Nicephorus Angelus, the last scion of the Despot of Arta or Joánnina had fled from his home in Thrace during the general confusion that reigned in Constantinople, and retook the paternal inheritance that was his in Epirus. In 1347, this prince endeavoured to subject the nomads of Albania who had now reached the Aspropotamus (Achelous) river in Acarnania. However, despite all this Turkish auxiliaries, he was struck in the head at the village of Achelous and his whole army was destroyed.

From this day onward, the Albanians constituted an independent nation in Greece. The whole region between the Drin river and the mountains of Chimaera [Himara] was now called Albania proper. Later on, Epirus, Aetolia and part of Thessaly and Macedonia were also to be called Albania or Arnautland in a broader sense of the word. Guini de Spata, one of their most famous leaders at that time, conquered the whole province of Old Epirus, or the Despotate with its two capitals Arta and Joánnina, and, in league with the Slavic prince, advanced from Salona to Angelokastro in Aetolia. At the same time, Balza [Balsha], another commander to the north in Durazzo [Durrës], Canina, Beligrad and Kastoria, took possession of Upper Macedonia.

Although outside their traditional mountain homeland they were not able to maintain rule in the towns and plains beyond the end of the fourteenth century, great numbers of them remained in the said regions as nomads or farming colonies. To the north, the great Serb king Stephen subjected a number of their regions and gave them to the Greek Emperor Cantacuzene as a dowry for his daughter.

After his death, under Balza, they not only took back from his many weak successors everything they had lost, but also subjected large swathes of territory between the Drin river and the bay of Cattaro [Kotor], with the important towns of Scutari [Shkodra], Dulcigno [Ulqin/Ulcinj], Antivari [Bar] and Trebigne [Trebinje]. They were the scourge of the Serbs, Bosnians and Bulgarians until the year 1383 in which Sultan Murad I soundly defeated them near Beligrad on their own territory. He slew the bravest of their chiefs, and Carl Tocco, the new palatine of Zante and Cephalonia took back from them rule over Acarnania and Old Epirus.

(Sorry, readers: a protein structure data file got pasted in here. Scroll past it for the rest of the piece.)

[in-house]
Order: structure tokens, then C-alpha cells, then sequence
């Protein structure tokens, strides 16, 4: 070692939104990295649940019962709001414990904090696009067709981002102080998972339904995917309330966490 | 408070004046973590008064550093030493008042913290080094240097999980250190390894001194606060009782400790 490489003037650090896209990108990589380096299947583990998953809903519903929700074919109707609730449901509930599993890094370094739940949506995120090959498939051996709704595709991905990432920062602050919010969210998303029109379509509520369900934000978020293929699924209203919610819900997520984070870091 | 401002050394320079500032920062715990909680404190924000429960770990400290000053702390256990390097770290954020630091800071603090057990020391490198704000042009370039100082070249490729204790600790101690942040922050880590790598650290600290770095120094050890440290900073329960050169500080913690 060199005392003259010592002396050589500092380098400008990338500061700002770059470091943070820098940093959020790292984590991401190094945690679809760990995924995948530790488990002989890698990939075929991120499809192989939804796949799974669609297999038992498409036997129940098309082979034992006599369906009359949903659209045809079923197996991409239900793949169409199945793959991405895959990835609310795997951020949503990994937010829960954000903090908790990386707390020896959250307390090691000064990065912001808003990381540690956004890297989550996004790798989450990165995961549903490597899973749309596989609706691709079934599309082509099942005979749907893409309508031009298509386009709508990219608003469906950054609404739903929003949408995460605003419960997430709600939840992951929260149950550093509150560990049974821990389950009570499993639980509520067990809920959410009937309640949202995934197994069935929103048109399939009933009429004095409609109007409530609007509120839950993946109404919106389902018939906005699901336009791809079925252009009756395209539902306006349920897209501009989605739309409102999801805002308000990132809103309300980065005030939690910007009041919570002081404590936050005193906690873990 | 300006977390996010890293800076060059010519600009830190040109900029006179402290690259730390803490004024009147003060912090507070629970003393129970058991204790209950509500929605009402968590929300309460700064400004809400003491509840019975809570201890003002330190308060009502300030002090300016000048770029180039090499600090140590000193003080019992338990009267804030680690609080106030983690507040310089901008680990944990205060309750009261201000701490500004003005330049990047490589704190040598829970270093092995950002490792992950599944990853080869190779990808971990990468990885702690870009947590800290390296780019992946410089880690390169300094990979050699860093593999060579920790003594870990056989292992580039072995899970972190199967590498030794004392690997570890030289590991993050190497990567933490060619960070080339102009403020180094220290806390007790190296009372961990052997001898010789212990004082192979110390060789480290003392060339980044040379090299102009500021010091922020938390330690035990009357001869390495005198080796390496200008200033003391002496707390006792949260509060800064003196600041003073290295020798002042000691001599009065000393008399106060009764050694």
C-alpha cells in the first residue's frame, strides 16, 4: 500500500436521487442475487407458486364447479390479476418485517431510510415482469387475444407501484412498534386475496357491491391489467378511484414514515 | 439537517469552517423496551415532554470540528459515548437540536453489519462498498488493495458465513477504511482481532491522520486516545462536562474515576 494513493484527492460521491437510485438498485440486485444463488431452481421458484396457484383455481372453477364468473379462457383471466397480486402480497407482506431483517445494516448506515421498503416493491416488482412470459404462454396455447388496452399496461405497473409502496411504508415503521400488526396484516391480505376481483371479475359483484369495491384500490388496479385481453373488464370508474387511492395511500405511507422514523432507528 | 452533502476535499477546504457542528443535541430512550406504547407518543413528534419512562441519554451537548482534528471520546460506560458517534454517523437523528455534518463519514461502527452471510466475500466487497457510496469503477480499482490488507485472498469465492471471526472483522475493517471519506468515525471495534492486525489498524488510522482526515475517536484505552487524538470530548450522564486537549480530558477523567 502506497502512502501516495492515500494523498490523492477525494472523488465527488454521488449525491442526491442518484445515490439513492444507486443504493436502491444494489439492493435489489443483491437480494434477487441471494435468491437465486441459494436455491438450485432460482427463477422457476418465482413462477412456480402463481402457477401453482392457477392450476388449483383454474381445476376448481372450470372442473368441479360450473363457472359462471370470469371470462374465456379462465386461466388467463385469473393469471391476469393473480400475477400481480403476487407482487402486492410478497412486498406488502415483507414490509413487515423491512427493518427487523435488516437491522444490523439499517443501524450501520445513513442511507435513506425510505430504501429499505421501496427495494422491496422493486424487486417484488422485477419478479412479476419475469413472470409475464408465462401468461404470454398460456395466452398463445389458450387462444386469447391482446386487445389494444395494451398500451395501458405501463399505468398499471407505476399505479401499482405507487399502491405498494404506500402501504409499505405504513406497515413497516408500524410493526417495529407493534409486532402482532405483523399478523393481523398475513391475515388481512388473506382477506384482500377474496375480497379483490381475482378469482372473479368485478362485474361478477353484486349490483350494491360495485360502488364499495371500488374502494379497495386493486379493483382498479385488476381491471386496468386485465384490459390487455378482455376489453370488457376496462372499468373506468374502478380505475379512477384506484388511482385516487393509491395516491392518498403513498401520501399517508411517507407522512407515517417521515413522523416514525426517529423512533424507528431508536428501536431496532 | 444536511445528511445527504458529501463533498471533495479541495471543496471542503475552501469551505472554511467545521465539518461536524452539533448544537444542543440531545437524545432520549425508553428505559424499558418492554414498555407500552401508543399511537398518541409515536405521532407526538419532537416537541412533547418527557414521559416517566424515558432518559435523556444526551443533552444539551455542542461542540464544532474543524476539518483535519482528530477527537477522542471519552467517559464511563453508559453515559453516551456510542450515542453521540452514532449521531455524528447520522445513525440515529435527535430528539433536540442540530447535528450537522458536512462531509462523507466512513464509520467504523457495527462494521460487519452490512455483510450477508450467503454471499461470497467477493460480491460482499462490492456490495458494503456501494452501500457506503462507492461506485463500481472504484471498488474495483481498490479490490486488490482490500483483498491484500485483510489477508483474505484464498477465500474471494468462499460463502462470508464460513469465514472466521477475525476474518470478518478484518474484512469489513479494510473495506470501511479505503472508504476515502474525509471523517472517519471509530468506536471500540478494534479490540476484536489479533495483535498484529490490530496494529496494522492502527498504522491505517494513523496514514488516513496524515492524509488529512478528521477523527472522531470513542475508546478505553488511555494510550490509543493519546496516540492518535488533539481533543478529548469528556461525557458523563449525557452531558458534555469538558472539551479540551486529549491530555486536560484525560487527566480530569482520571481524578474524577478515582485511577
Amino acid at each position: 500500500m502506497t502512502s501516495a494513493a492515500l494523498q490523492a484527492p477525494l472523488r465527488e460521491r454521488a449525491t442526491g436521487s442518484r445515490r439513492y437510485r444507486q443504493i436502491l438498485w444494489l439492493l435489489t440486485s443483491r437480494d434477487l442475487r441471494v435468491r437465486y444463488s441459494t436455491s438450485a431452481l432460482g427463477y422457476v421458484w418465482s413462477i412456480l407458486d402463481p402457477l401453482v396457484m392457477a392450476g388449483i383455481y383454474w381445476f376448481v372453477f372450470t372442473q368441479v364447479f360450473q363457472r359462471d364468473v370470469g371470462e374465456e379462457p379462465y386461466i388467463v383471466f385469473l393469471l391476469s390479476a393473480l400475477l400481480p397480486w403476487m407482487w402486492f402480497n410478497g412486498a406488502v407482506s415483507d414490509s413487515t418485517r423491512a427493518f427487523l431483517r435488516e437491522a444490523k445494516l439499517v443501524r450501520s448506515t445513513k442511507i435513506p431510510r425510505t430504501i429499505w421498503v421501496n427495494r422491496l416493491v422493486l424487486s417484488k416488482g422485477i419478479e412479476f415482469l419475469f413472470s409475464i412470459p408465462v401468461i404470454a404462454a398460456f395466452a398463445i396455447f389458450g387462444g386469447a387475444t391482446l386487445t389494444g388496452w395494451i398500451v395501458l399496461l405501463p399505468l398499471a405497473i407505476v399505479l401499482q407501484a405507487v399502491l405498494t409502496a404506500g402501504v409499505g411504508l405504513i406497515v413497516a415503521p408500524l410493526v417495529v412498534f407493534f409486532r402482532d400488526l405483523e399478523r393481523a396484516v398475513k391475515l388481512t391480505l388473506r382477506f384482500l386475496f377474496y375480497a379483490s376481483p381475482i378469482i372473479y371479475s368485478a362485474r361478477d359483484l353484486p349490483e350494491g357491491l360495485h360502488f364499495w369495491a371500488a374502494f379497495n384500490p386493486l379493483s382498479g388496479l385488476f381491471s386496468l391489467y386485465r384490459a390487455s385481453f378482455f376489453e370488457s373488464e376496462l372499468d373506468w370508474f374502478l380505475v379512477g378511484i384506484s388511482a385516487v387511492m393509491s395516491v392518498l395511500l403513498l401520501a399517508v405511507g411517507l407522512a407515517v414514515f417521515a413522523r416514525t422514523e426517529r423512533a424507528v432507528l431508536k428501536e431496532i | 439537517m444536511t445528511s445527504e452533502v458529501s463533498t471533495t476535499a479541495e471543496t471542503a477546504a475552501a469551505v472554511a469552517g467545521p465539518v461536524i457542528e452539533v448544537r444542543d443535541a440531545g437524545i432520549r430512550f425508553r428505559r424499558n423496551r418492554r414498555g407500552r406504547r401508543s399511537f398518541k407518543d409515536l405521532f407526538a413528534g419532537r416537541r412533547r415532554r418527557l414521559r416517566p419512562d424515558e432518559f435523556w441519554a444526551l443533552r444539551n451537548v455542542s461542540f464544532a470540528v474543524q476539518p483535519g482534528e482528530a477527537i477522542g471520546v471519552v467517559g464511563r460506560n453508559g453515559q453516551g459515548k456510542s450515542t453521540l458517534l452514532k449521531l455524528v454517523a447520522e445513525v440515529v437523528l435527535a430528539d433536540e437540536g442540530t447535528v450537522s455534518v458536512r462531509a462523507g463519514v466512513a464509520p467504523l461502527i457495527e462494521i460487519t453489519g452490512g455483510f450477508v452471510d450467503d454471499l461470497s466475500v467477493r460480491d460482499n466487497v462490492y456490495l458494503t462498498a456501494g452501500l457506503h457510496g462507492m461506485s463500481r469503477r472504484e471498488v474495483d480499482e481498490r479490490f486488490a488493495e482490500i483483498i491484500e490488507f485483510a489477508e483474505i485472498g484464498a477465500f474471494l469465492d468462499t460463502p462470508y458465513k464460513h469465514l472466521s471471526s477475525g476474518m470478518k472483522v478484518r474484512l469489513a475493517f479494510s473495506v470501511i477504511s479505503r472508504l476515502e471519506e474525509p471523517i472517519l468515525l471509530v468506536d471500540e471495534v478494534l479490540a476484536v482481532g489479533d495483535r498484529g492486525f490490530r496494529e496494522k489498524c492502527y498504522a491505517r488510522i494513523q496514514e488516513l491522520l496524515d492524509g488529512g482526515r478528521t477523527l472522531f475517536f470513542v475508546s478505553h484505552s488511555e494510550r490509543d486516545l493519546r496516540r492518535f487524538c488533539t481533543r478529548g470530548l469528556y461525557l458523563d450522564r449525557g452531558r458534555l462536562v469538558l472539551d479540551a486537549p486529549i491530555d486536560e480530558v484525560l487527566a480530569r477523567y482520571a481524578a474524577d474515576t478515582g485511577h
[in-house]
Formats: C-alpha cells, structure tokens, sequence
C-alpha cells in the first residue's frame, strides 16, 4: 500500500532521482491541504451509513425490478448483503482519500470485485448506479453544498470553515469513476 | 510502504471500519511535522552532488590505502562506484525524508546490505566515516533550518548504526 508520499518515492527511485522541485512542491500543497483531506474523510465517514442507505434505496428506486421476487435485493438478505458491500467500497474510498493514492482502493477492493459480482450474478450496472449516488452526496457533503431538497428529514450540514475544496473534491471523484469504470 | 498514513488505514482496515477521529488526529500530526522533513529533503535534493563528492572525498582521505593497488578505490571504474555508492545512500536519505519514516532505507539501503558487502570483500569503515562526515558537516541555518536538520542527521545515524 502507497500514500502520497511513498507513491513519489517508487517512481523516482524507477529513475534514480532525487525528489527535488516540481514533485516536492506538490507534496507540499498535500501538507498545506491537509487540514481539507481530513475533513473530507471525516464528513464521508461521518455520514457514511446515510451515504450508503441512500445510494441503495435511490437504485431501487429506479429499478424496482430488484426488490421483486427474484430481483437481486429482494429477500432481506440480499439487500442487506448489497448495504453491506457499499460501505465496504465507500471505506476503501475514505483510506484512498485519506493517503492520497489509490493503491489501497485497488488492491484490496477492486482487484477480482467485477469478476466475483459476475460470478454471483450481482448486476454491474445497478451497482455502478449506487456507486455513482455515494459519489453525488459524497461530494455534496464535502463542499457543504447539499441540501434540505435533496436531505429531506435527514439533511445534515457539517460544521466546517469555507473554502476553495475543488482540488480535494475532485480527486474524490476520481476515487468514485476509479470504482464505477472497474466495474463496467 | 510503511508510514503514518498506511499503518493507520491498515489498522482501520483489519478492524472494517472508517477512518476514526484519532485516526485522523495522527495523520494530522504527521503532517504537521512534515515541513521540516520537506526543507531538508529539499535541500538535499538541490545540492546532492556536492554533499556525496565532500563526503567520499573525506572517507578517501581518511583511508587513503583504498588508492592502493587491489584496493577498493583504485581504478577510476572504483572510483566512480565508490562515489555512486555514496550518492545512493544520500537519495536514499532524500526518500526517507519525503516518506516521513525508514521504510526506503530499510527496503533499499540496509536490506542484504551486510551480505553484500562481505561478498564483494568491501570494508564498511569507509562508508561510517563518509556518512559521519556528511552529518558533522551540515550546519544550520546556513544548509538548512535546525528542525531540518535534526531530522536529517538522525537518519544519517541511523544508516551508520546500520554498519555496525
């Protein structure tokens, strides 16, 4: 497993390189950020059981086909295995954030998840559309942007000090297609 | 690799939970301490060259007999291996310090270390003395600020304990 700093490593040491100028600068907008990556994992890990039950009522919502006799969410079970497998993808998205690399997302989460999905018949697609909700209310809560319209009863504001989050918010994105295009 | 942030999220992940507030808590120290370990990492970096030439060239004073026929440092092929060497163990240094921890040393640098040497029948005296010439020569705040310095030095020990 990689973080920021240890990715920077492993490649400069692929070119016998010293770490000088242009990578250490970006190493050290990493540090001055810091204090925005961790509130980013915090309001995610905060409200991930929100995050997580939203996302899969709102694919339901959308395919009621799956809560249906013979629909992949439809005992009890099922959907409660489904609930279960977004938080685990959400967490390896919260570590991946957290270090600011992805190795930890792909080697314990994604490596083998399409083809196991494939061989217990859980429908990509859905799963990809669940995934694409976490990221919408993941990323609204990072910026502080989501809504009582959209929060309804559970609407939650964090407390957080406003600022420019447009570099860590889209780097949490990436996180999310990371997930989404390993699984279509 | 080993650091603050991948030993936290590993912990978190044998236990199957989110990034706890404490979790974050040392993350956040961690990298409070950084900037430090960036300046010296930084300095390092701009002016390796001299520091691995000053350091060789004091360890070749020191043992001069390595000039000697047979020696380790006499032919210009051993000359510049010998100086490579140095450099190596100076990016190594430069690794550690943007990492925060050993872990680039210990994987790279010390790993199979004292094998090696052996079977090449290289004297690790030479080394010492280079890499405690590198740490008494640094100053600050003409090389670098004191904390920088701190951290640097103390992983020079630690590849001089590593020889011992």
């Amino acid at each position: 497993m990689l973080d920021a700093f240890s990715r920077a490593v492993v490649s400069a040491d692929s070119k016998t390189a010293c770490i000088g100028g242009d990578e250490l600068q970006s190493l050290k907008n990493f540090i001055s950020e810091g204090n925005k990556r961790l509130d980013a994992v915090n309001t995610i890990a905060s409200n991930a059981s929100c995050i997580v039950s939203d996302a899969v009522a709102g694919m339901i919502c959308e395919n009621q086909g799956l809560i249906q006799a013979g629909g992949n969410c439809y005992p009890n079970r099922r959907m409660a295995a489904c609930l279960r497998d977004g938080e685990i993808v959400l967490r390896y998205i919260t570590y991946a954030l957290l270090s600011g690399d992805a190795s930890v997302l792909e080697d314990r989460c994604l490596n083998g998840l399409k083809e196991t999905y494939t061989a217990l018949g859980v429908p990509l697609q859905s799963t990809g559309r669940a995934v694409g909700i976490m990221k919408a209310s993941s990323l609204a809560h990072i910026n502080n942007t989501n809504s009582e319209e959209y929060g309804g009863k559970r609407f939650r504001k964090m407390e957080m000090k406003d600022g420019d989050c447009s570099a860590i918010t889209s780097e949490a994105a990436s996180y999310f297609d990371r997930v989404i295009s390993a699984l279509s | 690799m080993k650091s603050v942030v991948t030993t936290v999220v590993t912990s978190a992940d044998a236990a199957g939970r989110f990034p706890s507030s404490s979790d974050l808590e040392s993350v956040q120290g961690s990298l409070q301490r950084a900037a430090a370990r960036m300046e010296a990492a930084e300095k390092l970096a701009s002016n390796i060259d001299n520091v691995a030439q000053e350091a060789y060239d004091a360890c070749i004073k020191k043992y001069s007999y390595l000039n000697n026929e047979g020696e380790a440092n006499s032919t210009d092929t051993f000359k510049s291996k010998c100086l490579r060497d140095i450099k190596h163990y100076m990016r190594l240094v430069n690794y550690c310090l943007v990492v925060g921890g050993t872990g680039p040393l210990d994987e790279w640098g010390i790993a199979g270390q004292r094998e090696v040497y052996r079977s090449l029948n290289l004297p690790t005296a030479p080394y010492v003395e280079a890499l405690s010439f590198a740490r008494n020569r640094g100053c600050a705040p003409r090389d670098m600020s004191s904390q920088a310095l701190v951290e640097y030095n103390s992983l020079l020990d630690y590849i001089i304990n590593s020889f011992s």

Nonetheless, Albania remained, from that time on, an armoury from which the princes of Greece derived not only their military might but also population and farmers to resettle all the villages and countryside that had been depopulated by war and starvation.

The Albanians seemed to lack nothing to become a great people and to rise as conquerors, as their neighbours, the Macedonians, had once done, except a leader, a man in their midst who could muster all the warriors among them, gather them together and subject the chieftains to the will of one individual. If the great and powerful commanders who rose, one after the other at this time under the Ottomans, had worked for the Albanians, they would have kept rule in those reaches. However, the spirit of the times dictated that the Albanians would be long-term tools in the hands of the Ottomans who, with their help, would wrench Greek civilisation, still amazing in its dilapidated state, out of its very foundations.

At least one hundred years passed after the death of Scanderbeg (1467) until they were fully subjected to the Turks and gradually converted to Islam. In this long period they spread throughout the provinces of interior Greece and constituted a barrier, the only population to resist the inflow of Turkish subjugation and barbarity.

The first Greek prince we know for certain to have introduced Albanian mercenaries and colonists to the far reaches of the country was Manuel Cantacuzene, the Despot of Mistra. We noted in the previous chapter that, with the help of a troop of Albanians, he subjected his rebel leaders, that his personal bodyguards consisted of Albanians and that the rule of fortresses from Monemvasia to Mistra was also conferred upon warrior of this nation.